A. Damage 33. The applicant claimed 120,000 euros (EUR) in respect of the current market value of the flat. However, she did not submit an expert report or any other document on the basis of which this estimate had been made. 34. The Government did not comment. 35. To determine the amount to be awarded, the Court observes that it stated above that the applicant's failure to use the bonds compensation scheme would have to be taken into consideration under Article 41 of the Convention. It notes that had the applicant made use of that scheme, she could have obtained between 15% and 25% of the value of the flat. The Court considers therefore that it must apply an appropriate reduction of the just satisfaction award on account of the applicant's failure to make use of the possibility to obtain partial compensation. It accepts that the reduction must be modest, having regard to the fact that the relevant legislation on compensation was subject to frequent amendments in contradictory directions and was thus unpredictable and generated legal uncertainty (see paragraph 29 above and Todorova and Others, cited above, § 46). 36. Having regard to the above considerations, all the circumstances of the case and the information at its disposal about the real-estate market in Varna, the Court awards the applicant EUR 48,000 in respect of pecuniary damage. B. Costs and expenses 37. The applicant did not submit a claim for cost and expenses. Accordingly, the Court considers that there is no call to award her any sum on that account. C. Default interest 38. The Court considers it appropriate that the default interest should be based on the marginal lending rate of the European Central Bank, to which should be added three percentage points.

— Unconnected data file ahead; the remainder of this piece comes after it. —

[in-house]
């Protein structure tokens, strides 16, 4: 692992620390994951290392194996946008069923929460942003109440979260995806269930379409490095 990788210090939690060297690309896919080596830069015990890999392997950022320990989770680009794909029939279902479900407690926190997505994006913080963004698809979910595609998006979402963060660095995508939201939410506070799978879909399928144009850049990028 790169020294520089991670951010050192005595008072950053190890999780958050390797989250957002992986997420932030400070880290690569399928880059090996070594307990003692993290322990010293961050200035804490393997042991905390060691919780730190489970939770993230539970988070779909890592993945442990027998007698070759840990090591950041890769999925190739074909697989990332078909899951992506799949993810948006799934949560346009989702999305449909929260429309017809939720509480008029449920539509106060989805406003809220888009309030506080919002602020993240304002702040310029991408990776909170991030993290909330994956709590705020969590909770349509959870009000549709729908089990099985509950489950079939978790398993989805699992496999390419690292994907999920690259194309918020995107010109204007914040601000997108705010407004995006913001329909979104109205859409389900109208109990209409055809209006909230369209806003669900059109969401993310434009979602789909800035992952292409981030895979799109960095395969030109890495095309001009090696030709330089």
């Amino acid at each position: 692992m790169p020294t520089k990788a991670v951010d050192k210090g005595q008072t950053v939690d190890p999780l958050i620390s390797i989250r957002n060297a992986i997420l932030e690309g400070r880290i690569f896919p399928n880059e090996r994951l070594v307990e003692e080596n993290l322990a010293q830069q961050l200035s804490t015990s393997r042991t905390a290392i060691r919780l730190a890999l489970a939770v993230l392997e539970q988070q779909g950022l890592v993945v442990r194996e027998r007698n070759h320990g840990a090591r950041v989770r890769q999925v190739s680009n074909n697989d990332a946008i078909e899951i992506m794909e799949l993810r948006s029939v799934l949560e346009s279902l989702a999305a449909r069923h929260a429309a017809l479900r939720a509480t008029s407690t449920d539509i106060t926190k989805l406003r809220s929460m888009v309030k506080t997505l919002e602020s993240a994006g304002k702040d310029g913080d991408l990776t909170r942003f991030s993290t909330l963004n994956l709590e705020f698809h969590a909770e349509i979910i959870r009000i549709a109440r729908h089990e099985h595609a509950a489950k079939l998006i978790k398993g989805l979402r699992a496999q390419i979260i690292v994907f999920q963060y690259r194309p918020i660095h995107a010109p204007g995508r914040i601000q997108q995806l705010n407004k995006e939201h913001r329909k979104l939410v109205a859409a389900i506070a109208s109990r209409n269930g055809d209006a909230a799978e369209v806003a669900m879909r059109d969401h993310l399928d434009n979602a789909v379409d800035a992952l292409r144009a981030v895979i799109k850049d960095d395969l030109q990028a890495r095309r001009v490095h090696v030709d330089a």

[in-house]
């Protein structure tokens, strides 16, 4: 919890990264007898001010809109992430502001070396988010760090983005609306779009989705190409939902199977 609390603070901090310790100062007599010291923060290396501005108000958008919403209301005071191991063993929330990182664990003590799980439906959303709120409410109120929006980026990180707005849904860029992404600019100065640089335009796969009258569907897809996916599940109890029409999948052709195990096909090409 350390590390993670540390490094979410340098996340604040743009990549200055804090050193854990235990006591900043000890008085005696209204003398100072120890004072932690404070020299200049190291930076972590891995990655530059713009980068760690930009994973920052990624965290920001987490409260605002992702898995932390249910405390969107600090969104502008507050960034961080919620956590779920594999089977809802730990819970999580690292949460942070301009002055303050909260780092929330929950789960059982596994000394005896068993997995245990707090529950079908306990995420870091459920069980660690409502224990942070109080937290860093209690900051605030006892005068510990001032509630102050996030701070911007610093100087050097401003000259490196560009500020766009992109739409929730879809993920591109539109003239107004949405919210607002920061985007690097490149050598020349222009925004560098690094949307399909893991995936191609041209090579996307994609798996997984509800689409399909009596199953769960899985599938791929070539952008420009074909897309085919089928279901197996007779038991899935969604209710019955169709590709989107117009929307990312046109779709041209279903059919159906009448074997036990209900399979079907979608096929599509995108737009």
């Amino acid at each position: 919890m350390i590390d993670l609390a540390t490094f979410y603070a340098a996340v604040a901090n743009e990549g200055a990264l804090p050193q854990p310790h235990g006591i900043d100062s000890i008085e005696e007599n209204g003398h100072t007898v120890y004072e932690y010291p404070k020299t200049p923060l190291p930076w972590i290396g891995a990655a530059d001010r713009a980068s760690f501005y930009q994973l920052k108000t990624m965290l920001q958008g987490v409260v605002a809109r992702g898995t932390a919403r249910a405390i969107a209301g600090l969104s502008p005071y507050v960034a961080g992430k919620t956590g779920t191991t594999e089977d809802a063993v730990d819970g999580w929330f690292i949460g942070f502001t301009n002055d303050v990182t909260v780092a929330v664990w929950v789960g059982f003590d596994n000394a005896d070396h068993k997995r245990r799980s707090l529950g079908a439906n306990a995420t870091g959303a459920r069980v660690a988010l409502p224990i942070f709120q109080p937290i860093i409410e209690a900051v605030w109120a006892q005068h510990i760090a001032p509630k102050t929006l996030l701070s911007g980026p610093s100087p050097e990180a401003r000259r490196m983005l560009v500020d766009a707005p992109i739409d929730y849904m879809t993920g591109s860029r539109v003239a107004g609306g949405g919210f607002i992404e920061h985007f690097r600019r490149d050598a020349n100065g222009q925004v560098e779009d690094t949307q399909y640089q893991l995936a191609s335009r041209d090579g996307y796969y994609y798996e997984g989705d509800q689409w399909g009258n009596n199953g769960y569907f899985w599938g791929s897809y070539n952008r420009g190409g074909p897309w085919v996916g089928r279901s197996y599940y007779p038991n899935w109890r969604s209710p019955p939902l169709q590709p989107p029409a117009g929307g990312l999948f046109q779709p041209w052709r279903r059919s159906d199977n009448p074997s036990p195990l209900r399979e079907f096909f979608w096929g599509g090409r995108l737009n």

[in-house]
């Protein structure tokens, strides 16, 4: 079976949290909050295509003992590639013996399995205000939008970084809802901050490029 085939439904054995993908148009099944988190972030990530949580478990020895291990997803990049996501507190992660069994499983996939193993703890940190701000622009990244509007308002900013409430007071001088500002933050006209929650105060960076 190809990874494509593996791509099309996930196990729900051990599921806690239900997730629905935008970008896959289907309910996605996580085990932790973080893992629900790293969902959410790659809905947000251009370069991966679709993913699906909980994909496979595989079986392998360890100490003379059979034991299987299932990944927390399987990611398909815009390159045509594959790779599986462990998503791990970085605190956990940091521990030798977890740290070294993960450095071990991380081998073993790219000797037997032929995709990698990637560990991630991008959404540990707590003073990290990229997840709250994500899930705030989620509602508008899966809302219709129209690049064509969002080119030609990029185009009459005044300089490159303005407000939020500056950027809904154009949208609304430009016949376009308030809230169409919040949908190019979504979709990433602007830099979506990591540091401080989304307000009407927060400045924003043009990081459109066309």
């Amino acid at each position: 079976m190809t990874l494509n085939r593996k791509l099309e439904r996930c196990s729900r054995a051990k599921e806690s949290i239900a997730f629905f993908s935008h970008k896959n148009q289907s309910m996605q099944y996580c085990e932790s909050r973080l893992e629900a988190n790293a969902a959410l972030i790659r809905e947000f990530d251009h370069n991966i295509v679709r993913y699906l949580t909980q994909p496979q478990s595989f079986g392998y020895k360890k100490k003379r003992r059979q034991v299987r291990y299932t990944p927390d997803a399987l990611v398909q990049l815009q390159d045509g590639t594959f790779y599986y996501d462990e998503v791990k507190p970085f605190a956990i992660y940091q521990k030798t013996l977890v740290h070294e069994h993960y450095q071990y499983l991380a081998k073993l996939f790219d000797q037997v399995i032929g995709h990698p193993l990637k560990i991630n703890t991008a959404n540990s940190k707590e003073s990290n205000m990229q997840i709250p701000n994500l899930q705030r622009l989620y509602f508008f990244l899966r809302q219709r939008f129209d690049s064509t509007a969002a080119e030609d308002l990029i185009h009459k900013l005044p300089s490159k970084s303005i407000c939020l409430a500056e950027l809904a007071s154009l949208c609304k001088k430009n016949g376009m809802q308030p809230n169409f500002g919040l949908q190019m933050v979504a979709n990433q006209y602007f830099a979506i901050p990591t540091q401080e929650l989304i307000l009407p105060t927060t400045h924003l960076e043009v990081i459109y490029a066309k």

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FOR THESE REASONS, THE COURT UNANIMOUSLY 1. Declares the remainder of the application admissible; 2. Holds that there has been a violation of Article 1 of Protocol No. 1; 3. Holds (a) that the respondent State is to pay the applicant, within three months from the date on which the judgment becomes final in accordance with Article 44 § 2 of the Convention, EUR 48,000 (forty-eight thousand euros), plus any tax that may be chargeable, in respect of pecuniary damage, to be converted into Bulgarian levs at the rate applicable at the date of settlement; (b) that from the expiry of the above-mentioned three months until settlement simple interest shall be payable on the above amount at a rate equal to the marginal lending rate of the European Central Bank during the default period plus three percentage points; 4. Dismisses the remainder of the applicant's claim for just satisfaction. Done in English, and notified in writing on 12 February 2009, pursuant to Rule 77 §§ 2 and 3 of the Rules of Court.

Claudia Westerdiek Registrar

Peer Lorenzen President

Митева с/у България  

Жалба № 60805/00 (12/02/2009)